According to Amir Arsiwala, an insolvency lawyer and independent practitioner, the apex court ruling could mean that an entity that would otherwise be considered “related” to RCom, but which isn’t involved in its business affairs, could escape the bar of section 29A.

However, the full extent of the Supreme Court’s ruling is yet to be tested in application to an ongoing case. So far, the court has only dealt with this aspect in a hypothetical scenario whilst testing the provision’s constitutional validity, he said.

Reliance Jio, which is certainly under the control of a “related party” to the management of RCom, could nonetheless escape from the ineligibility of section 29A by claiming to not be related to its business activities. However, public records indicate that RCom and Reliance Jio had extensive business dealings, so the actual application of section 29A would have to be tested in this light.
Amir Arsiwala, Litigator, Bombay High Court

On the other hand Somjee said that if Reliance Jio intends to submit a resolution plan, it should be able to. To avail the Swiss Ribbons exemption, a relative or related party needs to be "connected with the business activity of the resolution applicant", which isn't the case here, he said.

To be sure, so far the deal with Jio involved certain RCom assets. Can that same deal be offered in an insolvency or will Jio have to acquire all of RCom?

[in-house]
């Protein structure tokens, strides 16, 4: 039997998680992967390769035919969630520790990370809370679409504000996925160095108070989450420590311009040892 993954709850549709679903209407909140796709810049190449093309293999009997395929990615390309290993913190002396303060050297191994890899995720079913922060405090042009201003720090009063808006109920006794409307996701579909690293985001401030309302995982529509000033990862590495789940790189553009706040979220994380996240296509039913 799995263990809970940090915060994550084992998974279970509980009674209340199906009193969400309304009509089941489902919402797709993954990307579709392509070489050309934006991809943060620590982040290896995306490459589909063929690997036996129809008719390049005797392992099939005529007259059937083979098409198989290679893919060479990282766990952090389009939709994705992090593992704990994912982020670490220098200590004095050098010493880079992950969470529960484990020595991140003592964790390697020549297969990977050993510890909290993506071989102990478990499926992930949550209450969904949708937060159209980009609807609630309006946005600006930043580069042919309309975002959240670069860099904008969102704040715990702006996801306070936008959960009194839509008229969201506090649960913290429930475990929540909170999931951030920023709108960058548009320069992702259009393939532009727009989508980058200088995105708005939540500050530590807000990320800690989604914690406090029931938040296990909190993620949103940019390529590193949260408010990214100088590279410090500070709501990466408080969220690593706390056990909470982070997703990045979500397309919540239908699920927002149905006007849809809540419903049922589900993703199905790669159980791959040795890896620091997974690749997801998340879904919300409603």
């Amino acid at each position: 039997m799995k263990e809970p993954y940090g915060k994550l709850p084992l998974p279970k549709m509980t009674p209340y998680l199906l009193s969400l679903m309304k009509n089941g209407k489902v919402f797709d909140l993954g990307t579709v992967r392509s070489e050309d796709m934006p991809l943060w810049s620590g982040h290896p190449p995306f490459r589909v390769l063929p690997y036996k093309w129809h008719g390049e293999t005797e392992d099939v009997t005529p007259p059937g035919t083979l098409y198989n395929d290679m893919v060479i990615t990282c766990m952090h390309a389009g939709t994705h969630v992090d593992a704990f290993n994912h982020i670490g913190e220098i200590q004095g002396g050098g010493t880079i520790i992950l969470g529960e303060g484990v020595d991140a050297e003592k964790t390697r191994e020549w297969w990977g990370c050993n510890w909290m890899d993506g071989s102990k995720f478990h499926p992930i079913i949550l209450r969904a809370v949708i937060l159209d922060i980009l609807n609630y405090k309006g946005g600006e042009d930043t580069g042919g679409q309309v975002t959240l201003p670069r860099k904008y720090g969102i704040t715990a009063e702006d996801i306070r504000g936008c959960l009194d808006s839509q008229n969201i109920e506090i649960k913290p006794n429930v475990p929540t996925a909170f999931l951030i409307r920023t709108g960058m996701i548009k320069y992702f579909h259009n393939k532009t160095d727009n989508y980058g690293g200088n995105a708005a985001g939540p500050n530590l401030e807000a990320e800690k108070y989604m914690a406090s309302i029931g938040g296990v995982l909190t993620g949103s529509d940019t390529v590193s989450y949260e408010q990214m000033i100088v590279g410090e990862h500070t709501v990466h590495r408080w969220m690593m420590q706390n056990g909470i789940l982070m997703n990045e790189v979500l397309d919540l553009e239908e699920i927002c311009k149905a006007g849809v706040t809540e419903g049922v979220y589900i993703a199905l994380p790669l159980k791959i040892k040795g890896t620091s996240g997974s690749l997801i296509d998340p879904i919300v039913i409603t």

IBC intends that post resolution, the insolvent company should continue on a going concern basis, so acquisition would be the logical route, but a combination of the two is possible as well, Somjee said.

However, other lawyers believe that a resolution applicant cannot cherry-pick assets.

4. Will DoT Play Ball Under IBC?

Another hurdle that the RCom insolvency resolution process may face is the issue of DoT dues. The Department of Telecommunications has withheld approval for sale of the company’s spectrum to Reliance Jio pending a payment security from RCom. The matter has been in litigation before various legal fora.

On Feb. 4, the TDSAT passed an order favourable to RCom, holding that certain spectrum charges were illegally imposed on RCom, directing DoT to return RCom’s bank guarantee of Rs 2,000 crore. But the department is yet to provide its clearance for RCom-Jio deal. It's not clear if it still demands security for other past dues. If so, then will the department consent be forthcoming as part of the insolvency proceedings?